Saturday, June 23, 2007

To go where the gods go   posted by Razib @ 6/23/2007 01:33:00 PM

I was having a discussion with a friend last month about the effect of religious belief on morality. My own hunch was that all things controlled religion makes a minimal impact upon average life time behavior. Rather, I suspected that religious beliefs tended to increase the amplitude of fluctuation between being "good" and "bad." Religion tends to motivate humans toward intense and acute enthusiasm. From the outside on occasion we can judge those enthusiasms to be abominable (Holy Wars, witch hunts and inquisitions), and on other occasions they are admirable (charitable activities, the drive for social justice underpinned by divine certitude, etc.). Additionally, on a personal level the immoral often use religious casuistry to absolve themselves of guilt, blame or shame at the same time that the moral are driven toward ever more incredible acts of compassion, humanity and selflessness. In other words, religion may act as a dispersive parameter on the distribution of human behaviors. A Humean skepticism and moderation may lead to a life of relative tranquility and stability, but it may also be perceived by some as pedestrian, without the element of high art that comes with extreme variations in one's character and station in life. To some extent these thoughts strangely meandered over into my reflections on this essay: Don't become a Scientist! by physicist Jonathan Katz:
Typical postdoctoral salaries begin at $27,000 annually in the biological sciences and about $35,000 in the physical sciences (graduate student stipends are less than half these figures). Can you support a family on that income? It suffices for a young couple in a small apartment, though I know of one physicist whose wife left him because she was tired of repeatedly moving with little prospect of settling down. When you are in your thirties you will need more: a house in a good school district and all the other necessities of ordinary middle class life. Science is a profession, not a religious vocation, and does not justify an oath of poverty or celibacy.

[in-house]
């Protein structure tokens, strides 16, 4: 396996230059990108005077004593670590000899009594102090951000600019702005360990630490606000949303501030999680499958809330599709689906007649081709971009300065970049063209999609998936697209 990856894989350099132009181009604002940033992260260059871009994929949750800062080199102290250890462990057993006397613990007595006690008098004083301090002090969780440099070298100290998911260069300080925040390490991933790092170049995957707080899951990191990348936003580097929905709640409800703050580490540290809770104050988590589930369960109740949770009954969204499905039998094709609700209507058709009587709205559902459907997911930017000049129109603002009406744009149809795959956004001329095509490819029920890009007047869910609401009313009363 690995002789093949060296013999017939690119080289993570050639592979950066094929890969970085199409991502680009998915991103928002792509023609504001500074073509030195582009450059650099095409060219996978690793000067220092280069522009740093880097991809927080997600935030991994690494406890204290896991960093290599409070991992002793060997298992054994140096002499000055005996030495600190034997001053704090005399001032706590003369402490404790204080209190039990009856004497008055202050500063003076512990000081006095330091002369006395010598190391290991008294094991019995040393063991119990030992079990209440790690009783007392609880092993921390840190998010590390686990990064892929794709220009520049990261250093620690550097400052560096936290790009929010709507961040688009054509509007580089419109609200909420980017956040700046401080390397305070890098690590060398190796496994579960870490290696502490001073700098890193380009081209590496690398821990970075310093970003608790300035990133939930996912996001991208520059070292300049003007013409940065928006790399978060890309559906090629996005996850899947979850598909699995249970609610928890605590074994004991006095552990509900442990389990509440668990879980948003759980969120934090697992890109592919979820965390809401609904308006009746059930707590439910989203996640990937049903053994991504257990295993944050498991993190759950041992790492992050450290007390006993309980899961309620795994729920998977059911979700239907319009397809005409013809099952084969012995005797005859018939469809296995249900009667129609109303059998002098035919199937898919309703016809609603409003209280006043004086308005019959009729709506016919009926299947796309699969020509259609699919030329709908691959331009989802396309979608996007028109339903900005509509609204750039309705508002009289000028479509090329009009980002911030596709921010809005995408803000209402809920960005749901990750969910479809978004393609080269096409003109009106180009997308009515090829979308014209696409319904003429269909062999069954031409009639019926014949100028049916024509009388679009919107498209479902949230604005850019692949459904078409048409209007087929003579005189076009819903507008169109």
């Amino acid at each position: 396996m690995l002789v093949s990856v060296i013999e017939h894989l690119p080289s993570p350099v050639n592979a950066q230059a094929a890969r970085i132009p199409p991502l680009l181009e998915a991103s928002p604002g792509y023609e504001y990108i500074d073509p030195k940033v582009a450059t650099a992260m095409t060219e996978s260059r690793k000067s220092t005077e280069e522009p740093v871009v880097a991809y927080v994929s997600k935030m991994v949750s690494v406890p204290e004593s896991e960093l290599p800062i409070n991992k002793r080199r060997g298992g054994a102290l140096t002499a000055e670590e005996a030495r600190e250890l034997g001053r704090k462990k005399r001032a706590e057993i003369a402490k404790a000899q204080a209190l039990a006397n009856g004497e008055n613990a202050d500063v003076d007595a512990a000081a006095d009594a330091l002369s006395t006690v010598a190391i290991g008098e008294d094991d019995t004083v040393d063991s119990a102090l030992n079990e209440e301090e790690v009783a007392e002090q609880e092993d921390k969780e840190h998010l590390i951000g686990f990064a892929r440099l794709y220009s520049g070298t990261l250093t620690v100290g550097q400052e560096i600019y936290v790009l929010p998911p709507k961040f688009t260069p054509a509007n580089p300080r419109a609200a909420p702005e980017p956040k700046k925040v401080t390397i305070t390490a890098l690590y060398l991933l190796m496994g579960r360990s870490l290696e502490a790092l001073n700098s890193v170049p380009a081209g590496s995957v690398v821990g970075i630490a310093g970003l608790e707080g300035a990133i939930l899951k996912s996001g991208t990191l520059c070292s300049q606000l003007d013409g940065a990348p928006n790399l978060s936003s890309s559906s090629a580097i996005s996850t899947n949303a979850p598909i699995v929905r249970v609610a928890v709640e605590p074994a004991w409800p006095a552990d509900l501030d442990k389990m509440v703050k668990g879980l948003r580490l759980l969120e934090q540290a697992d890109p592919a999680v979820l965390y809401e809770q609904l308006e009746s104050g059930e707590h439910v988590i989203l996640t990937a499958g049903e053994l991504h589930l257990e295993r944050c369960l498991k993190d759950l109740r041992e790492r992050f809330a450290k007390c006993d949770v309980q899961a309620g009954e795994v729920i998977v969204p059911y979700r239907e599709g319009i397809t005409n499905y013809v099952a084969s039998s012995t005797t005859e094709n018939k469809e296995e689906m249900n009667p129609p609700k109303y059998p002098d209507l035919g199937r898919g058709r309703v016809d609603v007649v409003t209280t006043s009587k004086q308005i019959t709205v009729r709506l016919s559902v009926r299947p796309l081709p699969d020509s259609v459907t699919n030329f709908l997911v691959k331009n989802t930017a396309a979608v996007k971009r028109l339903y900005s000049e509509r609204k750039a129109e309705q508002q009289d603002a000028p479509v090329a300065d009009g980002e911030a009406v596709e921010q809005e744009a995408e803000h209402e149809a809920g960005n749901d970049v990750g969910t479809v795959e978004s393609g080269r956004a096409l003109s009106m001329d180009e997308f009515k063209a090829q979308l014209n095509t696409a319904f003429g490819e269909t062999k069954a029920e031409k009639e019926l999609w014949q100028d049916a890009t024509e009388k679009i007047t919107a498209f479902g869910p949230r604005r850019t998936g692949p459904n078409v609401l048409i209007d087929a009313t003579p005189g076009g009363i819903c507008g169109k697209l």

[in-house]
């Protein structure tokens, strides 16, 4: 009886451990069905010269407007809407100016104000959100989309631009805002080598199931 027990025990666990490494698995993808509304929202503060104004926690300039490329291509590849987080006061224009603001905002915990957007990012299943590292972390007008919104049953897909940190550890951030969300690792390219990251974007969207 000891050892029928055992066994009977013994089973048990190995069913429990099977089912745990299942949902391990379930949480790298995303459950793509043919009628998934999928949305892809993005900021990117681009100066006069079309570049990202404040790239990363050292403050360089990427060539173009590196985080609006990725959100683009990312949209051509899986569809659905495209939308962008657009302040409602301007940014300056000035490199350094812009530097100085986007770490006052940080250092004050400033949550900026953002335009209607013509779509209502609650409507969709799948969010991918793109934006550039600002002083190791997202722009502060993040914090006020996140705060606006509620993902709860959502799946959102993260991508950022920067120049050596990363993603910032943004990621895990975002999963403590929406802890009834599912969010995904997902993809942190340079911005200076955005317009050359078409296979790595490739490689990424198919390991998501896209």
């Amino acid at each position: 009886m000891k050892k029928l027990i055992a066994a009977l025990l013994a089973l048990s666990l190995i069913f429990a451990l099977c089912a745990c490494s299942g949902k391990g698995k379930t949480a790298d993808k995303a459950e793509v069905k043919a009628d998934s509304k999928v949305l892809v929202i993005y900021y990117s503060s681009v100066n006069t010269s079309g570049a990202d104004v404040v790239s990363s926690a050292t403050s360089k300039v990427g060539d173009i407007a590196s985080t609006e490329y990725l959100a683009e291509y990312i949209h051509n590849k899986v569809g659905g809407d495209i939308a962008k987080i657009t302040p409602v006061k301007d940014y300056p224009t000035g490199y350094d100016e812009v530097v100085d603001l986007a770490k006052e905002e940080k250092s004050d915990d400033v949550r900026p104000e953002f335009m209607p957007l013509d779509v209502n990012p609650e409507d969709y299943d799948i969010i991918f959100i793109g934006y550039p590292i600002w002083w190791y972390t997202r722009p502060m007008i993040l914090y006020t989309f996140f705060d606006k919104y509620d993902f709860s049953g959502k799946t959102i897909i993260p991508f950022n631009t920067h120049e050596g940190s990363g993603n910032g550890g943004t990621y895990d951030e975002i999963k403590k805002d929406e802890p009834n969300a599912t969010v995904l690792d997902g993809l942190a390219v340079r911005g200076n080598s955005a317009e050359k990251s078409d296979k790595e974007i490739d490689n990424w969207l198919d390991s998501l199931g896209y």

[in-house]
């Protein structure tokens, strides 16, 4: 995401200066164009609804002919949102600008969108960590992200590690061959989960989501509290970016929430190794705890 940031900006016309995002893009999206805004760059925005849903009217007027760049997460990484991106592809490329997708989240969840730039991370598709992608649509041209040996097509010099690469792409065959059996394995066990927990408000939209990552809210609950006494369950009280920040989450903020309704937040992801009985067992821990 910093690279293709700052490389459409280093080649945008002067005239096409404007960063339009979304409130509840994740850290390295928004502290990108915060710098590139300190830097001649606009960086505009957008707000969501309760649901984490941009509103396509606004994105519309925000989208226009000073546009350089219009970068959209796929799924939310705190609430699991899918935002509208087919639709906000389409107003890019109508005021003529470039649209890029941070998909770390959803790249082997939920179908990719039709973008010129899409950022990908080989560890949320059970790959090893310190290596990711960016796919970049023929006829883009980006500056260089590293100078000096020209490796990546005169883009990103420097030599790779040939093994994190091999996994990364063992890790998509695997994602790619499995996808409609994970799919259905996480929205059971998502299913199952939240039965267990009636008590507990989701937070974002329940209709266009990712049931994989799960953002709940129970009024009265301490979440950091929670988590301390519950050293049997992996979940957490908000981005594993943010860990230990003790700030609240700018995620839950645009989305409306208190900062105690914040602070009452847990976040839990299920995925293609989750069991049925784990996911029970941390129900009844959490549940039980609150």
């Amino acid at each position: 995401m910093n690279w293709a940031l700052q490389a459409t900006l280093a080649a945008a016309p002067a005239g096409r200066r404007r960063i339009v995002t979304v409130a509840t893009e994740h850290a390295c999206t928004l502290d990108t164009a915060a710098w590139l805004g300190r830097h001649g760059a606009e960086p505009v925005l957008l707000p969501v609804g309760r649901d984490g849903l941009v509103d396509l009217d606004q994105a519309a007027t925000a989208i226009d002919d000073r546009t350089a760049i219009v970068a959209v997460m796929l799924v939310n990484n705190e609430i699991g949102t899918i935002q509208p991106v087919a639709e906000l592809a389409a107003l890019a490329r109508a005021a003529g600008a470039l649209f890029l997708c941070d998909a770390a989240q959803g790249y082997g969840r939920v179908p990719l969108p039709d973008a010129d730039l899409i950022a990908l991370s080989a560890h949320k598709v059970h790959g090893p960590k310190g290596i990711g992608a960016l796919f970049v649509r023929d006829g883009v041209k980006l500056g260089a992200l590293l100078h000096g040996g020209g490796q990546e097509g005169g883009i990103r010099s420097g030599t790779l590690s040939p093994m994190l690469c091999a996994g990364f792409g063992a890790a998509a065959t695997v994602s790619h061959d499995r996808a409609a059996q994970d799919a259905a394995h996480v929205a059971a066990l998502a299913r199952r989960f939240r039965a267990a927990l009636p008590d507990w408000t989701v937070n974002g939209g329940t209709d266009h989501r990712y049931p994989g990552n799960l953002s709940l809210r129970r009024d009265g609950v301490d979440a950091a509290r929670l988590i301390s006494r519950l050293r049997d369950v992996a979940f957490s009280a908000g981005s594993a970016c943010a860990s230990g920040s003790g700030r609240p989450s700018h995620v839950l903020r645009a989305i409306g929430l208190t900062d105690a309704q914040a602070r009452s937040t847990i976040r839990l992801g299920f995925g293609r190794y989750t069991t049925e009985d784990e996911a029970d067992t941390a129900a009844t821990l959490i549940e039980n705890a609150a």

Not a religious vocation, yes. And yet why is it that so many very bright men and women go into a field notorious for the lack of remuneration? The fact is that 99.99% of scientists will turn to dust, their names forgotten to generations of the future, their theses left to rot in the back rooms or in degrading digital archives. Their toil ultimately in vain. Of course there is the flip side, the prestige (if you get a tenure track slot at a decent institution), and on very rare occasions the fame of equivalent to being a rock star (though rarely do the greatest researchers overlap with the greatest scientific rock stars). Our very civilization is dependent and contingent upon the findings of science, and yet the reality is that most scientists will never achieve fame or fortune. But the hope and the dream is what drives men and women of ostensibly high intellectual aptitude.

Aristotle Onassis once said that without women what would be the point of wealth? I have joked that civilization is what men invented to impress women. The point is that rationality, the ground of our being, is ultimately a bit ludicrous if we engage in excessive cogitation and seek out its roots and fundamentals. During the 18th and 19th centuries scientific discoveries were made by gentlemen who wished to one-up each other and make their mark on the world. Their wealth was expended in the acquisition of knowledge to increase their reputation and status in the proximate, and to assure their everlasting fame and glory in the ultimate. Human behavior varies; for every Charles Darwin there were no doubt thousands of gentlemen of leisure who wiled away their time with the hunt and the drink. But the key point is that there was a Charles Darwin. History and the advance of our species is driven by the irrational dreams of the few. A history of Human moderation would likely have been far less traumatic and uneventful, but would history have ratcheted up toward the modern world that we see around us? I have spoken with some admiration of the stability and continuity of the Imperial Chinese civilization, which maintained its basic shape for 2,000 years, from the age of the Hellenistic empires in the wake of Alexander all the way down to the 20th century. But many of have adduced that this very stability was the reason that the Middle Kingdom never gave birth to modernity. The dampening powers of the Chinese system, its careful repeated evasions of cultural collapse, might have been the very cause for its inability to soar into the heavens like the phoenix exploding from its own ashes.